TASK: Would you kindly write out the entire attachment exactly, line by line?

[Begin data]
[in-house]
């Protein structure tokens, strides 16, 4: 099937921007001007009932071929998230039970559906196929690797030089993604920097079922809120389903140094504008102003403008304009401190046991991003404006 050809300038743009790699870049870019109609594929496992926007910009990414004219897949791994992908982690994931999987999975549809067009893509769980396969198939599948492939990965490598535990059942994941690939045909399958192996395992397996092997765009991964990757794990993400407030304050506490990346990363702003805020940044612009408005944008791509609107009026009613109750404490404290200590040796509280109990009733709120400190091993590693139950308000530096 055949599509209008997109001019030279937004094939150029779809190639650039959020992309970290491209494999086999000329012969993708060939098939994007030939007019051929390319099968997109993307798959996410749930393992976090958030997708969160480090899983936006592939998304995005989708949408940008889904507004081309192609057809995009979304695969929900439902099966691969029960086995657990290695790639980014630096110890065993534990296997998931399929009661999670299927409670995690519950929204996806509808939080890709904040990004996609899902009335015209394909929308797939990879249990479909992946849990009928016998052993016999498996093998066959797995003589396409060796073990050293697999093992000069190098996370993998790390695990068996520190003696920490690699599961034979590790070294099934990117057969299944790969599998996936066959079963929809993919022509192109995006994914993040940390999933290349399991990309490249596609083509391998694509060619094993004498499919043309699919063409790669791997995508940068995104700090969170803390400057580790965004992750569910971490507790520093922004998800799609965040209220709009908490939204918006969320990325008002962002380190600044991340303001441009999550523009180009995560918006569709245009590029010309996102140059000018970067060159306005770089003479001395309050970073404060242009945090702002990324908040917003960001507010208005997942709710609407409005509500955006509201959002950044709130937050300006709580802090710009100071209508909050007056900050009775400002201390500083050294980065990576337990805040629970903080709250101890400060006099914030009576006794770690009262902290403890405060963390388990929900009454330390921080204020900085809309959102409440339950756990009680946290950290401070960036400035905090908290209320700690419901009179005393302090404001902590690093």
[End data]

[in-house]
């Protein structure tokens, strides 16, 4: 099937921007001007009932071929998230039970559906196929690797030089993604920097079922809120389903140094504008102003403008304009401190046991991003404006 050809300038743009790699870049870019109609594929496992926007910009990414004219897949791994992908982690994931999987999975549809067009893509769980396969198939599948492939990965490598535990059942994941690939045909399958192996395992397996092997765009991964990757794990993400407030304050506490990346990363702003805020940044612009408005944008791509609107009026009613109750404490404290200590040796509280109990009733709120400190091993590693139950308000530096 055949599509209008997109001019030279937004094939150029779809190639650039959020992309970290491209494999086999000329012969993708060939098939994007030939007019051929390319099968997109993307798959996410749930393992976090958030997708969160480090899983936006592939998304995005989708949408940008889904507004081309192609057809995009979304695969929900439902099966691969029960086995657990290695790639980014630096110890065993534990296997998931399929009661999670299927409670995690519950929204996806509808939080890709904040990004996609899902009335015209394909929308797939990879249990479909992946849990009928016998052993016999498996093998066959797995003589396409060796073990050293697999093992000069190098996370993998790390695990068996520190003696920490690699599961034979590790070294099934990117057969299944790969599998996936066959079963929809993919022509192109995006994914993040940390999933290349399991990309490249596609083509391998694509060619094993004498499919043309699919063409790669791997995508940068995104700090969170803390400057580790965004992750569910971490507790520093922004998800799609965040209220709009908490939204918006969320990325008002962002380190600044991340303001441009999550523009180009995560918006569709245009590029010309996102140059000018970067060159306005770089003479001395309050970073404060242009945090702002990324908040917003960001507010208005997942709710609407409005509500955006509201959002950044709130937050300006709580802090710009100071209508909050007056900050009775400002201390500083050294980065990576337990805040629970903080709250101890400060006099914030009576006794770690009262902290403890405060963390388990929900009454330390921080204020900085809309959102409440339950756990009680946290950290401070960036400035905090908290209320700690419901009179005393302090404001902590690093």